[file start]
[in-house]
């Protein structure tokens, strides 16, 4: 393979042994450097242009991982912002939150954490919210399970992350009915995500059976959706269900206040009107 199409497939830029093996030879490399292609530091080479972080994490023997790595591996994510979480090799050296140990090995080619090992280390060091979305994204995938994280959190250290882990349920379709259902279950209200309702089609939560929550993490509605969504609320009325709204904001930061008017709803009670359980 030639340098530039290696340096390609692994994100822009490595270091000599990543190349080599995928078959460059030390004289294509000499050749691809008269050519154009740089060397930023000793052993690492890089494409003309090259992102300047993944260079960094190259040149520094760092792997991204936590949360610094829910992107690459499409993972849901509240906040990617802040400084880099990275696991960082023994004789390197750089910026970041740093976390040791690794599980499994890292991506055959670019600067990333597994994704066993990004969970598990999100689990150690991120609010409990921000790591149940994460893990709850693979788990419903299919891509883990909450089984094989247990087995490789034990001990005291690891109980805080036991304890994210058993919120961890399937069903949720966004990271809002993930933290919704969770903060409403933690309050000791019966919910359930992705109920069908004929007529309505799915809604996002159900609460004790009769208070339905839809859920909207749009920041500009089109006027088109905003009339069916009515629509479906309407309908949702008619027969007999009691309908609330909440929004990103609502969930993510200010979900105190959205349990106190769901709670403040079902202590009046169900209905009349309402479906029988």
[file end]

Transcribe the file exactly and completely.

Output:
[in-house]
């Protein structure tokens, strides 16, 4: 393979042994450097242009991982912002939150954490919210399970992350009915995500059976959706269900206040009107 199409497939830029093996030879490399292609530091080479972080994490023997790595591996994510979480090799050296140990090995080619090992280390060091979305994204995938994280959190250290882990349920379709259902279950209200309702089609939560929550993490509605969504609320009325709204904001930061008017709803009670359980 030639340098530039290696340096390609692994994100822009490595270091000599990543190349080599995928078959460059030390004289294509000499050749691809008269050519154009740089060397930023000793052993690492890089494409003309090259992102300047993944260079960094190259040149520094760092792997991204936590949360610094829910992107690459499409993972849901509240906040990617802040400084880099990275696991960082023994004789390197750089910026970041740093976390040791690794599980499994890292991506055959670019600067990333597994994704066993990004969970598990999100689990150690991120609010409990921000790591149940994460893990709850693979788990419903299919891509883990909450089984094989247990087995490789034990001990005291690891109980805080036991304890994210058993919120961890399937069903949720966004990271809002993930933290919704969770903060409403933690309050000791019966919910359930992705109920069908004929007529309505799915809604996002159900609460004790009769208070339905839809859920909207749009920041500009089109006027088109905003009339069916009515629509479906309407309908949702008619027969007999009691309908609330909440929004990103609502969930993510200010979900105190959205349990106190769901709670403040079902202590009046169900209905009349309402479906029988």